Once manufacturers learned that you could wire humbucker coils in different ways to achieve multiple sounds, they began to sell four-wire humbuckers to allow guitarists to perform these modifications without damaging the pickup’s internals. Each coil has two wires that represent the beginning and end of the coil, hence the four wires. There is also a bare wire that acts as a shield for the pickup chassis. Normal humbuckers have one coil going into the next; this is called series wiring. To install it, you need to know what colors go to each coil, which is called the wiring code, and each manufacturer has a different one.

Wolfetone Wiring Code

  • Red = Hot
  • Green + white = soldered together and taped off
  • Black + bare = soldered together and Ground


In Example 5, we illustrated the Wolfetone wiring code.

Example 5

Once you know the wiring code, you use the Hot and Ground to install it like you would any other two-wire pickup.

In Example 6, we’ve illustrated how to install the four-wire humbucker into a Gibson Les Paul. Notice how similar the wiring is to that of the P90.

Example 6

Humbucker Coil Splitting (4-Wires)

Even though the humbucker coil-splitting modification is not technically part of the Wolfetone Installation Guide, we thought it a good opportunity to show the power of the four-wire humbucker. This modification will require you to convert one of your tone controls to a push-pull pot, but you will solder your wires to it the same way as a standard pot. This gives your humbucker access to the sound of a single-coil.

In Example 7, we’ve illustrated what the guitar wiring might look like in a Les Paul after installing the push-pull pot.

Example 7

With the push-pull pot in place, we only need to connect the green and white wires we already have soldered together with the middle lug of the switch part of the push-pull pot. You will also need to add a ground wire from the bottom lug to the back of the tone control.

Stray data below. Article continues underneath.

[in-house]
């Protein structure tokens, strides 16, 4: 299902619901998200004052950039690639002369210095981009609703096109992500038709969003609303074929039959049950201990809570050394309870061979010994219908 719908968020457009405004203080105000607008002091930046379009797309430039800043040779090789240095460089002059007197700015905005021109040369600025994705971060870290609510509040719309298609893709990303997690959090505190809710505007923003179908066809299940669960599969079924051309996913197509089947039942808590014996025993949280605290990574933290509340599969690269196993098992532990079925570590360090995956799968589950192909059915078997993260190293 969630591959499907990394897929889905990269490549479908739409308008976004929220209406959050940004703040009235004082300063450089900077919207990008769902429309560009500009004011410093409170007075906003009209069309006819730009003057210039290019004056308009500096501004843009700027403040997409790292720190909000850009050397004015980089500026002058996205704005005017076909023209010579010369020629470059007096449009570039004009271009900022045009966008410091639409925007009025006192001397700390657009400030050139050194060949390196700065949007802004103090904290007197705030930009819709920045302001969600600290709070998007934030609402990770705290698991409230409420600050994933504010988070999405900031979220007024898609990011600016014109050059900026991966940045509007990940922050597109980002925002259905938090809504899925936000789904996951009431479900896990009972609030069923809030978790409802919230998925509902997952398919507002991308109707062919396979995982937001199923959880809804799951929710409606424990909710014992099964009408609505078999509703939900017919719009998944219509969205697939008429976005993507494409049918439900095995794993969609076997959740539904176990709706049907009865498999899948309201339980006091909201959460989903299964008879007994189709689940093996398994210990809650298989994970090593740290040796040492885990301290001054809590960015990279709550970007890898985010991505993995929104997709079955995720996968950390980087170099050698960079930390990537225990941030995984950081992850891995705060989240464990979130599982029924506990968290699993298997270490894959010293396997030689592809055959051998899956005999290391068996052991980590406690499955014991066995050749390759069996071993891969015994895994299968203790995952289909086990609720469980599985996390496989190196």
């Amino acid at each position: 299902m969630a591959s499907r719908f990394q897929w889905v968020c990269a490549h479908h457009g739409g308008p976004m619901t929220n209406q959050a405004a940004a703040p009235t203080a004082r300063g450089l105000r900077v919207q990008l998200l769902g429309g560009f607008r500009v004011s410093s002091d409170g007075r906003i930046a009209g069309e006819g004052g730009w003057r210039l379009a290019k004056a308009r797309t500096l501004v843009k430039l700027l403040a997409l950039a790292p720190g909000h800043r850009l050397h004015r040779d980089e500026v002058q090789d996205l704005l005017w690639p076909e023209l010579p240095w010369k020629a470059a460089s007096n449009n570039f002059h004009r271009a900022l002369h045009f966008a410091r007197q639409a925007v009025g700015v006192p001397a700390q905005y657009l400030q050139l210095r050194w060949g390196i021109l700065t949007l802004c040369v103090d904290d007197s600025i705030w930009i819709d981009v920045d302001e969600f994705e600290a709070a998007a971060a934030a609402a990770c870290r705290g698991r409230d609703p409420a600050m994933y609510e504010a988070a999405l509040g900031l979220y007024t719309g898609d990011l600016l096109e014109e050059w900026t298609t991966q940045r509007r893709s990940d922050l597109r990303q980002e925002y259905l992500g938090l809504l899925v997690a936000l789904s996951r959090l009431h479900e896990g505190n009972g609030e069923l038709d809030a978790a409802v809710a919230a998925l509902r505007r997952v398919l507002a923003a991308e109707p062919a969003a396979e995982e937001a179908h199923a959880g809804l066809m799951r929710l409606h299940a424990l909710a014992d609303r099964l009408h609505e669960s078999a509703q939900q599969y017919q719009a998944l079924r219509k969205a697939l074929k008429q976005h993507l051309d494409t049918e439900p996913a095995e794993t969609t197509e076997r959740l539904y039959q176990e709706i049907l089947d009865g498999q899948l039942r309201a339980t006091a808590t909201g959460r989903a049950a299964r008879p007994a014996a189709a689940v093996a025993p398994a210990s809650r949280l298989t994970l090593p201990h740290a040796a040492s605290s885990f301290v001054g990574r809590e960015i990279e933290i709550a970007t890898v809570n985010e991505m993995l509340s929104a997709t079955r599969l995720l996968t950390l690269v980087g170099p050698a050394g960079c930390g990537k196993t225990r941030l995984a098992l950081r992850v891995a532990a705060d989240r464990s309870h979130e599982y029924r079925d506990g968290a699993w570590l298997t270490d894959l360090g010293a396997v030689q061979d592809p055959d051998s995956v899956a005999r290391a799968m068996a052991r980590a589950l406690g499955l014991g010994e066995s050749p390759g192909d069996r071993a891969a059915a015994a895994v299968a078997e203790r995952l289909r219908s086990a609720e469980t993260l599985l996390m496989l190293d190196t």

In Example 8, we illustrate these modifications.

Example 8

Pulling out the push-pull switch will engage the modification and split the pickup, and pushing it back in will disengage the modification, returning the pickup to normal.


When installing new pickups, it comes down to the Hot and the Ground. The Ground usually goes to the back of the volume pot, while the Hot will go to either the pickup selector switch or a lug on the volume pot. The most difficult pickup to install is the four-wire humbucker, because you need to know the wiring code, and they’re often different across brands. Fortunately, we know the code for Wolfetone pickups; otherwise we’d need to look it up or use a multimeter.

We hope you’ve enjoyed looking over these illustrations, and that they will help you get your pickups working. If you’ve found this guide helpful, please feel free to share this on Facebook and Twitter. For more articles on guitar electronics, visit humbuckersoup.com.

Our resident electronics wizard came by his skills honestly — first as an apprentice in his father’s repair shop, later as a working musician and (most recently) as a sound designer for film. His passion for guitar led him to Humbucker Soup, where he continues to decode the wonders of wiring and the vicissitudes of voltage. Ed has never taken his guitar to a shop — he already knows how to fix it.